Small Great Things by Jodi Picoult
|Small Great Things by Jodi Picoult|
|Category: General Fiction|
|Reviewer: Sue Magee|
|Summary: Possibly the best book Picoult has written: it comes highly recommended.|
|Buy? Yes||Borrow? Yes|
|Pages: 512/16h41m||Date: November 2016|
|Publisher: Hodder & Stoughton|
|External links: Author's website|
The Richard and Judy Book Club Summer 2017
Ruth Jefferson is a nurse. She looks after new mothers and their babies and she's the sort of nurse that you hope you'll encounter when it's your turn, or the turn of anyone close to you. She cares and she's good at her job, very good, in fact. Turk and Brittany Bauer and their new son, Davis, were under her care, only Turk took strong exception to Ruth having anything to do with their child: Turk and Brittany were white supremacists - and Ruth Jefferson was black, an African American and despite all her experience she was banned from caring from Davis Bauer.
This might have passed off with nothing more serious than Ruth's hurt feelings, but then Ruth had been black for 44 years and she knew that this was one of the insults which 'people of colour' had to take on a daily basis. Except - fate intervened. There was a staffing shortage, an emergency and Ruth was left as the only person available to watch Davis after a minor surgical procedure. Davis Bauer died - and there was one person available to conveniently take the blame. Ruth was charged with murder.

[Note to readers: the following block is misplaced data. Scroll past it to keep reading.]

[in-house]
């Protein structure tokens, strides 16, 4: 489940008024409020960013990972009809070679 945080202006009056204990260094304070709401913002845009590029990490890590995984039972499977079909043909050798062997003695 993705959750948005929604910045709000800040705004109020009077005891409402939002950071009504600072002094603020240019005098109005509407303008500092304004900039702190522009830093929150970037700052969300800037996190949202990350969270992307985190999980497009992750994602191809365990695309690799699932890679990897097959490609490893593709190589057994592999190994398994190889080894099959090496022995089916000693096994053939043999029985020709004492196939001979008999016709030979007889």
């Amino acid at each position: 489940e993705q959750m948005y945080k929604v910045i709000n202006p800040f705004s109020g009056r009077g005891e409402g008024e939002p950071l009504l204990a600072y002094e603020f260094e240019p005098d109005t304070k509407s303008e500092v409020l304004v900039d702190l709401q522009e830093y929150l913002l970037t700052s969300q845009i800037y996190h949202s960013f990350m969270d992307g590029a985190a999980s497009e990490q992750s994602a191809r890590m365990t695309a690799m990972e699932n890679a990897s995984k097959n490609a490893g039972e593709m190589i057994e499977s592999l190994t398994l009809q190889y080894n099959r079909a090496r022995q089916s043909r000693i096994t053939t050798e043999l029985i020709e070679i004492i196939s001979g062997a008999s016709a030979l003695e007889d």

There are two subjects which I find difficult to read about: cruelty to animals and extreme racial discrimination. I started reading Small Great Things about a month ago and I had to put it down because it was simply too painful - painful not just because of what Ruth and her son were put through but because of what it made me realise about myself. I was brought up to be racist by parents who denied that they were racist - they were simply ensuring that I abided by the well-known fact that anyone who was not white was naturally inferior and to be avoided at all costs. I've fought all my adult life against the reasoning which was hard-wired into me and my initial reading of Small Great Things made me realise just how far I still had to go.
Once I gave myself a firm talking to and started reading again, I simply couldn't put the book down and read it in a couple of days. Here at Bookbag Towers we've been impressed by Jodi Picoult's writing before, but I think this is the best book she's written. The question of race and privilege is so often the elephant in the room which no one manages to talk about, but Picoult looks at the question from different points of view: the white supremacist, the privileged white family who have benefitted from the advantages which they've had at the expense of the African American population, the public defender who has given up much to help 'people like you' and the black person who thought she was a respected member of the community, but finds that it was a mirage.
It was a profoundly affecting read and one which rather surprised me. It was Jodi Picoult, so I knew that I would be getting a top class story which had been superbly researched. What I wasn't expecting was that it would clarify my thoughts about race, privilege and power - and in a small way allow me to forgive myself for the steps which I haven't yet managed to take. I'd like to thank the publishers for sending a copy to the Bookbag.
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